I've been a fan of Bay Area bassist Lisa Mezzacappa for years now, especially her work in several strong collectives—including Cylinder with reedist Aram Shelton (a former Chicagoan) and a nameless quartet with trumpeter Darren Johnston, saxophonist Aaron Bennett, and drummer Frank Rosaly (another former Chicagoan). But she came up big in 2017 with two impressive and very different albums, each of which reveals talents as a bandleader and conceptual composer that I hadn't known she had.
Drummer Quin Kirchner has quietly made himself an indispensable presence in Chicago’s music scene since Hurricane Katrina drove the Oak Park native to return from New Orleans in 2005. He’s now a consistent member of the pop band Wild Belle, but the lion’s share of his activity has been his work in a countless number of jazz and improvised-music groups, including bands led by saxophonists Nate Lepine and Dave McDonnell, pianist Paul Giallorenzo, and guitarist Tim Stine, among others.
The impressive 2016 debut from this superb young string quartet suggested they might be paragons of orthodoxy: Tribute—Dover Quarter Plays Mozart (Cedille) not only focuses on the composer’s final two string quartets along with his String Quintet in C Minor, it pays homage to the venerable yet forward-looking Guarneri String Quartet in the process.
Muck Rack makes it simple to find people, tweets, or articles that mention any name, keyword, company, hashtag etc. We've compiled this guide to help you make the most of your search.
Selecting a term
Start searching tweets, articles from media outlets, articles mentioned in tweets, journalists'
names, titles and bios with some suggested searches:
Companies or Topics (e.g. iPhone, Microsoft)
Phrases (e.g. "cloud computing") — use quotes to keep the terms together
Twitter handles (e.g. @username) — returns those who have mentioned or replied to
Names (e.g. "David Pogue")
Hashtags (e.g. #sxsw, #london2012)
Bio details (e.g. vegan, Olympics, father)
Muck Rack's Advanced Search allows for many boolean operators.
Find results that mention multiple specified terms, use AND or
+. For example, ensure each result contains both Elon Musk and Mark Zuckerberg by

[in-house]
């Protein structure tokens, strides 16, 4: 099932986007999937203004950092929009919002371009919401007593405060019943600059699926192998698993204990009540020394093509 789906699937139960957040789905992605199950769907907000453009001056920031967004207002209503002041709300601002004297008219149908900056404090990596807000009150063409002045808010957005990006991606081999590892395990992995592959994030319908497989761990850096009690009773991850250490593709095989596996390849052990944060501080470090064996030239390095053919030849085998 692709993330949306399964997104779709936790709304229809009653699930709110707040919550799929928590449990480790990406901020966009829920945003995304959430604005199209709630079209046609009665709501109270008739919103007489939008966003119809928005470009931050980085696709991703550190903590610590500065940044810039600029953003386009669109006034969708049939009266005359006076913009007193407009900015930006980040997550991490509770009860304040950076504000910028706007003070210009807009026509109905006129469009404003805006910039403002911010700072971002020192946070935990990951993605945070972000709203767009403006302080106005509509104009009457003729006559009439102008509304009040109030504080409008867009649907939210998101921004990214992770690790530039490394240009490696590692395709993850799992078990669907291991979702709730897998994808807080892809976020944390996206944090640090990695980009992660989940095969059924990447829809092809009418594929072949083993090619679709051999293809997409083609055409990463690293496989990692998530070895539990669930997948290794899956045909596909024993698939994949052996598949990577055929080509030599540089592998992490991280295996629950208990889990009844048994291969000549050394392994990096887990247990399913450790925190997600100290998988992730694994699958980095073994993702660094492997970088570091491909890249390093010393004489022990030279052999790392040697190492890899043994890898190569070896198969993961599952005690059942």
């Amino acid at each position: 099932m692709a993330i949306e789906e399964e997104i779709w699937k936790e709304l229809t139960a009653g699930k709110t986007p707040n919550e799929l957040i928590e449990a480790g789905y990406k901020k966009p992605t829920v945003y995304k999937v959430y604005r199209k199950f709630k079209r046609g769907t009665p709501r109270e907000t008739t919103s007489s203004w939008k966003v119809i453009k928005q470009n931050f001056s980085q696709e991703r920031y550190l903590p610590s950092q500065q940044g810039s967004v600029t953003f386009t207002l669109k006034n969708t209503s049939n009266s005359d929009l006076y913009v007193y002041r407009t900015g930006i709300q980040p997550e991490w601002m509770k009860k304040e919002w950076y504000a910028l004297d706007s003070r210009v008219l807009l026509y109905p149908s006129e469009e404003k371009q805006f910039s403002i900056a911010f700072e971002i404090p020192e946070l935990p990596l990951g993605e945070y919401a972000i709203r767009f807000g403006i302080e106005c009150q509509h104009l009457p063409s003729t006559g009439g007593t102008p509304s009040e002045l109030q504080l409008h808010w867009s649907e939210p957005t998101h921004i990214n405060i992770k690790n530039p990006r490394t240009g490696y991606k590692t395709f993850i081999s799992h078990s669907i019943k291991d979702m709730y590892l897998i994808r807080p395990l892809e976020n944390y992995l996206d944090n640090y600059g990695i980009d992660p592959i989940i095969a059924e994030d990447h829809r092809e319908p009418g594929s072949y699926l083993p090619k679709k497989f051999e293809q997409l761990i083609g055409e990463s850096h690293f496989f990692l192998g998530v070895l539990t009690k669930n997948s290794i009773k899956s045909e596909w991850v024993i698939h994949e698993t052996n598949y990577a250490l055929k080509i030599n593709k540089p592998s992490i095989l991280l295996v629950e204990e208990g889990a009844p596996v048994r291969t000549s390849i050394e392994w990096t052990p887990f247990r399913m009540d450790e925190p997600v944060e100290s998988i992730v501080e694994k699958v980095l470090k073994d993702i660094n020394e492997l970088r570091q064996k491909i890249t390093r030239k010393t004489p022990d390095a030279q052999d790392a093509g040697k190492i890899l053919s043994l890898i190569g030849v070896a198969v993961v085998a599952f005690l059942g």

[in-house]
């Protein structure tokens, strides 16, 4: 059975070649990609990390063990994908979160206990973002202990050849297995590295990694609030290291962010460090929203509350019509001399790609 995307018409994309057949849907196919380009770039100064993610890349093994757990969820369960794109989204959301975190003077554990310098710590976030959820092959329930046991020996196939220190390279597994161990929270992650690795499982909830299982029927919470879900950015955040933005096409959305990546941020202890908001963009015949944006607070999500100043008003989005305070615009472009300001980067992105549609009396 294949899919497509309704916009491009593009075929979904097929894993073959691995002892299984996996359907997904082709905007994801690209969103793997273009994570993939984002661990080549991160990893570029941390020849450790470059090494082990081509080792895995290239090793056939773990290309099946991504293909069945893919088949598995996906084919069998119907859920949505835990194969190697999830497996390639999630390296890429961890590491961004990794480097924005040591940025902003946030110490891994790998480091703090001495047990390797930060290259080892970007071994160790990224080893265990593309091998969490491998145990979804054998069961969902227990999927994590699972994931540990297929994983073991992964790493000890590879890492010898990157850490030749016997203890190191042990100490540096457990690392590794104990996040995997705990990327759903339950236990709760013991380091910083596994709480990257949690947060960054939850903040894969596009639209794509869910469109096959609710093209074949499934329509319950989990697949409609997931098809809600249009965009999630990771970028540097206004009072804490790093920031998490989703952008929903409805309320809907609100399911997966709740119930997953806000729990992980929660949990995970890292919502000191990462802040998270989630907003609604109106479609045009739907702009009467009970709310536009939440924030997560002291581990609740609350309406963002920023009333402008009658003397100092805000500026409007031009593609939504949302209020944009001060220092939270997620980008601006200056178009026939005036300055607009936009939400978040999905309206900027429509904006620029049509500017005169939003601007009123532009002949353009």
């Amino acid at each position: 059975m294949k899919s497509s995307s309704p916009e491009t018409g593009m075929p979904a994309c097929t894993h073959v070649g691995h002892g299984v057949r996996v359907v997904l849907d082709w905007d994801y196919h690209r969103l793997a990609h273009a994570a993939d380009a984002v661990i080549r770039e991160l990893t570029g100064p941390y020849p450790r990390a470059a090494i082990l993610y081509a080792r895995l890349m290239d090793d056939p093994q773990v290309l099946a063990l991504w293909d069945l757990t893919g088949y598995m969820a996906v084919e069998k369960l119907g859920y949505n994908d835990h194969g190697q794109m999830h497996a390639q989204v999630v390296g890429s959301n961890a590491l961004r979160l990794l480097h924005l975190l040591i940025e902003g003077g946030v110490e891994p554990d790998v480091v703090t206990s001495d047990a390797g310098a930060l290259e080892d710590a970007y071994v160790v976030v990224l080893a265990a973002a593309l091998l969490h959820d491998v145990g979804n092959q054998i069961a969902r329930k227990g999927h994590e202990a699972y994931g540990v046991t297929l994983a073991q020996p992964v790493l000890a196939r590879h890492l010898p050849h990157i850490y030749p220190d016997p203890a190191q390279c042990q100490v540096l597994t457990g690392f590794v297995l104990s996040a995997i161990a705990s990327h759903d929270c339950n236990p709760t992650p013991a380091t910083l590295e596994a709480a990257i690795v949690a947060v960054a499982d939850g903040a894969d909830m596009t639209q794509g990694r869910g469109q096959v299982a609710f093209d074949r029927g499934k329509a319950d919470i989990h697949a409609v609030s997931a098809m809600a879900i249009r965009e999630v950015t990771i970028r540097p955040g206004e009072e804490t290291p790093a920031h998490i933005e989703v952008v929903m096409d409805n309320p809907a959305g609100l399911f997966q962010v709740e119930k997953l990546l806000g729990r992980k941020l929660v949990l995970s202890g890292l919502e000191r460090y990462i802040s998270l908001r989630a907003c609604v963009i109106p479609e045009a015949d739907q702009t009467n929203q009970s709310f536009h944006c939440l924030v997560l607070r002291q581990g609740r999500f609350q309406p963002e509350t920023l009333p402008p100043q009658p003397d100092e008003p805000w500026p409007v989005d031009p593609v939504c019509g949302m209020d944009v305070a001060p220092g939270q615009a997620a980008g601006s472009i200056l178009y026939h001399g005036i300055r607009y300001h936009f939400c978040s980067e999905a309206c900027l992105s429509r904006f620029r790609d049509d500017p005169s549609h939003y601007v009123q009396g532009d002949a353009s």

searching Musk AND Zuckerberg or Musk + Zuckerberg.
Use the operators OR or , to broaden your search when you'd like either of
multiple terms to appear in results. (This is the default behavior of our search when no operators
are used). For example, results will contain either cake or cookie by searching cake OR cookie or cake,cookie
Use NOT or - to subtract results from your search. For
example, searching Disney will yield results about the Walt Disney Company as well as Walt Disney
World Resort. To exclude mentions of Disney World, search for Disney -World or Disney
When using one of these operators with a phrase, enclose it in quotation marks. For example, you can
find results about smartphones excluding Apple's iPhone 4S by searching smartphone -"iPhone
Exact case matching or punctuation
If you're searching for a brand name or keyword that relies on specific punctuation marks or capitalization, you can
find results that match your exact query by adding matchcase: before the keyword you're searching for, like matchcase:E*TRADE .
Use parentheses to separate multiple
boolean phrases. For example, to find journalists talking about having fun in Disney World or
Disneyland, search for ("disney world" OR disneyland) AND fun.
An asterisk can be used to search for any variation of a root word truncated by the asterisk. For example, searching for admin* will return results for administrator, administration, administer, administered, etc.
A near operator is an AND operator where you can control the distance between the words. You can vary the distance the near operation uses by adding a forward slash and number (between 0-99) such as strawberries NEAR/10 "whipped cream", which means the strawberries must exist within 10 words of "whipped cream".